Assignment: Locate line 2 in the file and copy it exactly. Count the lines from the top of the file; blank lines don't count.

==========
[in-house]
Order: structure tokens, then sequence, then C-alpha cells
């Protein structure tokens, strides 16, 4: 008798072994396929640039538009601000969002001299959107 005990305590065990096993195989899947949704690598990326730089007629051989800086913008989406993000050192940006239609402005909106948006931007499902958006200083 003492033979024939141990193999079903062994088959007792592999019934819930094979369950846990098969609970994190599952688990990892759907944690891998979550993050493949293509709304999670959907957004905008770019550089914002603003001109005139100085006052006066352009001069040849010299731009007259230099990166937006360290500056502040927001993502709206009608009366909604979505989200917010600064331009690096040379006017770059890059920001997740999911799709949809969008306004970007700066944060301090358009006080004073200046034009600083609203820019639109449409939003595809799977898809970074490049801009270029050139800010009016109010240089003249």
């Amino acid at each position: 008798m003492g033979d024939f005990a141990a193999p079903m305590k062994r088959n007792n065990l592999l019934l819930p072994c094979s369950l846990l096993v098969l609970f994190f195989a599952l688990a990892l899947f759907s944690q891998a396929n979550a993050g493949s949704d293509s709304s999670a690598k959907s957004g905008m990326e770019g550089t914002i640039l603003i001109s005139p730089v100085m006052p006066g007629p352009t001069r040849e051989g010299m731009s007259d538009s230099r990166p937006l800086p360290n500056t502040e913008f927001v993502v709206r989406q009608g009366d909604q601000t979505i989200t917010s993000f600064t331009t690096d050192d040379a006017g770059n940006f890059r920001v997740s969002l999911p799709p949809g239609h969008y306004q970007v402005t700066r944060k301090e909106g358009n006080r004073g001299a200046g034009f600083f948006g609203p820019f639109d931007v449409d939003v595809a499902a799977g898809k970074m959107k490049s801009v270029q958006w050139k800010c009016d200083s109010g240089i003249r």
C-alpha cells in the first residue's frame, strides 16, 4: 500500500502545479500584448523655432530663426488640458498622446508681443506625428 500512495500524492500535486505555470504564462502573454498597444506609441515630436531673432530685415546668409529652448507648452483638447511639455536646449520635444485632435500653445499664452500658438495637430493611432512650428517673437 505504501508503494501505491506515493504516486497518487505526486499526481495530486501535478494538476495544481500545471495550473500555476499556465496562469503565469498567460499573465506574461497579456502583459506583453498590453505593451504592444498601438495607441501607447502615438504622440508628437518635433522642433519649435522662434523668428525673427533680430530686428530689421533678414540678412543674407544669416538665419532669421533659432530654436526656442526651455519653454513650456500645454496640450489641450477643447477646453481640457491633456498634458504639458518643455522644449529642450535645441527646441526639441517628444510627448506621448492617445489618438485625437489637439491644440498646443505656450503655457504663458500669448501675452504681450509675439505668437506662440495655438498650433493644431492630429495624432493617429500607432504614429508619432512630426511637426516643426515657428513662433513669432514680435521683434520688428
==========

Order: structure tokens, then sequence, then C-alpha cells